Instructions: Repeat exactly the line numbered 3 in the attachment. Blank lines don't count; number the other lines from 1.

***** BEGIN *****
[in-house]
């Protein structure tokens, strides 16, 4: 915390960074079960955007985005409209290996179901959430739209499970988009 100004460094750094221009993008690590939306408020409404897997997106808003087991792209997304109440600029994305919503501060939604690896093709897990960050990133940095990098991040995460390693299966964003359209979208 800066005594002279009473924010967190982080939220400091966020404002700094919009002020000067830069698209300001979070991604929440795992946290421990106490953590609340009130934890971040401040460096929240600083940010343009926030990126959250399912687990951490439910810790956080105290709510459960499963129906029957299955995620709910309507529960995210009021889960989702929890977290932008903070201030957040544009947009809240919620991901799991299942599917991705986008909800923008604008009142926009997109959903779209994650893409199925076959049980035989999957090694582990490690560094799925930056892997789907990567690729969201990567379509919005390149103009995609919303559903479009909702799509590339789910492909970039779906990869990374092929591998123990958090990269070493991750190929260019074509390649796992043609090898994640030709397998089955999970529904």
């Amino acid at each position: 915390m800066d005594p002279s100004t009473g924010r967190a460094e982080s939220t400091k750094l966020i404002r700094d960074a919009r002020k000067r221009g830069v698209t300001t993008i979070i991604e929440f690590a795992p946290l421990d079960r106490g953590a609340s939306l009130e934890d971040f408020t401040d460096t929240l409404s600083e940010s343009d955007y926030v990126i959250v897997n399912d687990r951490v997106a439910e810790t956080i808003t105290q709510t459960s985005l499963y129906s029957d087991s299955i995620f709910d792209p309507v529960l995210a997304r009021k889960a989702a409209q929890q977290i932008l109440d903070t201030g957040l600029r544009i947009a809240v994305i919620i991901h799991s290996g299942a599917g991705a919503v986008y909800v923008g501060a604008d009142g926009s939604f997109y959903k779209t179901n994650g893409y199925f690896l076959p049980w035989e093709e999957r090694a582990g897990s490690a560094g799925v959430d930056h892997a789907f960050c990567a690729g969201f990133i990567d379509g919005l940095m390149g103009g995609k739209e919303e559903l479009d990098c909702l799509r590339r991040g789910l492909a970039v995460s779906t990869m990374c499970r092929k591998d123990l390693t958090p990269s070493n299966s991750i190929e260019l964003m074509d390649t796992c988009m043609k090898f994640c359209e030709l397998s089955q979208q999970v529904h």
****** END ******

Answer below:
């Amino acid at each position: 915390m800066d005594p002279s100004t009473g924010r967190a460094e982080s939220t400091k750094l966020i404002r700094d960074a919009r002020k000067r221009g830069v698209t300001t993008i979070i991604e929440f690590a795992p946290l421990d079960r106490g953590a609340s939306l009130e934890d971040f408020t401040d460096t929240l409404s600083e940010s343009d955007y926030v990126i959250v897997n399912d687990r951490v997106a439910e810790t956080i808003t105290q709510t459960s985005l499963y129906s029957d087991s299955i995620f709910d792209p309507v529960l995210a997304r009021k889960a989702a409209q929890q977290i932008l109440d903070t201030g957040l600029r544009i947009a809240v994305i919620i991901h799991s290996g299942a599917g991705a919503v986008y909800v923008g501060a604008d009142g926009s939604f997109y959903k779209t179901n994650g893409y199925f690896l076959p049980w035989e093709e999957r090694a582990g897990s490690a560094g799925v959430d930056h892997a789907f960050c990567a690729g969201f990133i990567d379509g919005l940095m390149g103009g995609k739209e919303e559903l479009d990098c909702l799509r590339r991040g789910l492909a970039v995460s779906t990869m990374c499970r092929k591998d123990l390693t958090p990269s070493n299966s991750i190929e260019l964003m074509d390649t796992c988009m043609k090898f994640c359209e030709l397998s089955q979208q999970v529904h």